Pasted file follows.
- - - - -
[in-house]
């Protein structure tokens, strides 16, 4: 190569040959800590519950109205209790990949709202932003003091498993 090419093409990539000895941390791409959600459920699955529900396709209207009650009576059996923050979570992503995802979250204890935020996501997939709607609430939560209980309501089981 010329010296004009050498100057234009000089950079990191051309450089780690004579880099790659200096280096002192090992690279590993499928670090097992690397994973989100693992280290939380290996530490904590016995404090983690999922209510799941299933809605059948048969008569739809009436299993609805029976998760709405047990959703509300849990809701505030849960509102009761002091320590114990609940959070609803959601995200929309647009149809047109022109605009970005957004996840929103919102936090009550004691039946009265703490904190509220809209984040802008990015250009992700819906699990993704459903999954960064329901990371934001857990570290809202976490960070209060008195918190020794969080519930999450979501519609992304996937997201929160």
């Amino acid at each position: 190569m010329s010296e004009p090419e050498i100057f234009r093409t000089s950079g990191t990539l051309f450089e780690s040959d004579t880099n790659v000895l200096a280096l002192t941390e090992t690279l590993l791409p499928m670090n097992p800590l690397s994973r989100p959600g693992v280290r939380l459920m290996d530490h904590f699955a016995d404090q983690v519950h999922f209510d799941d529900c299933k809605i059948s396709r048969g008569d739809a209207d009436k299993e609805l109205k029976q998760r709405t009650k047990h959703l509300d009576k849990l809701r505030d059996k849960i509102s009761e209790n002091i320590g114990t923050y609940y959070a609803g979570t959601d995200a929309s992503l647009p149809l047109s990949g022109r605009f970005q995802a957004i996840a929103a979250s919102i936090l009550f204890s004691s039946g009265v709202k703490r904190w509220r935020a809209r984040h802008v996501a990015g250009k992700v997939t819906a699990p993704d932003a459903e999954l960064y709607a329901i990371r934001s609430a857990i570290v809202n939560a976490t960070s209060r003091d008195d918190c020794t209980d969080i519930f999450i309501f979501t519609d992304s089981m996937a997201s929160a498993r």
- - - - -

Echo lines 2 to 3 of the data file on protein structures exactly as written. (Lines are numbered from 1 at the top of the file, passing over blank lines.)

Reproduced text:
């Protein structure tokens, strides 16, 4: 190569040959800590519950109205209790990949709202932003003091498993 090419093409990539000895941390791409959600459920699955529900396709209207009650009576059996923050979570992503995802979250204890935020996501997939709607609430939560209980309501089981 010329010296004009050498100057234009000089950079990191051309450089780690004579880099790659200096280096002192090992690279590993499928670090097992690397994973989100693992280290939380290996530490904590016995404090983690999922209510799941299933809605059948048969008569739809009436299993609805029976998760709405047990959703509300849990809701505030849960509102009761002091320590114990609940959070609803959601995200929309647009149809047109022109605009970005957004996840929103919102936090009550004691039946009265703490904190509220809209984040802008990015250009992700819906699990993704459903999954960064329901990371934001857990570290809202976490960070209060008195918190020794969080519930999450979501519609992304996937997201929160």
């Amino acid at each position: 190569m010329s010296e004009p090419e050498i100057f234009r093409t000089s950079g990191t990539l051309f450089e780690s040959d004579t880099n790659v000895l200096a280096l002192t941390e090992t690279l590993l791409p499928m670090n097992p800590l690397s994973r989100p959600g693992v280290r939380l459920m290996d530490h904590f699955a016995d404090q983690v519950h999922f209510d799941d529900c299933k809605i059948s396709r048969g008569d739809a209207d009436k299993e609805l109205k029976q998760r709405t009650k047990h959703l509300d009576k849990l809701r505030d059996k849960i509102s009761e209790n002091i320590g114990t923050y609940y959070a609803g979570t959601d995200a929309s992503l647009p149809l047109s990949g022109r605009f970005q995802a957004i996840a929103a979250s919102i936090l009550f204890s004691s039946g009265v709202k703490r904190w509220r935020a809209r984040h802008v996501a990015g250009k992700v997939t819906a699990p993704d932003a459903e999954l960064y709607a329901i990371r934001s609430a857990i570290v809202n939560a976490t960070s209060r003091d008195d918190c020794t209980d969080i519930f999450i309501f979501t519609d992304s089981m996937a997201s929160a498993r």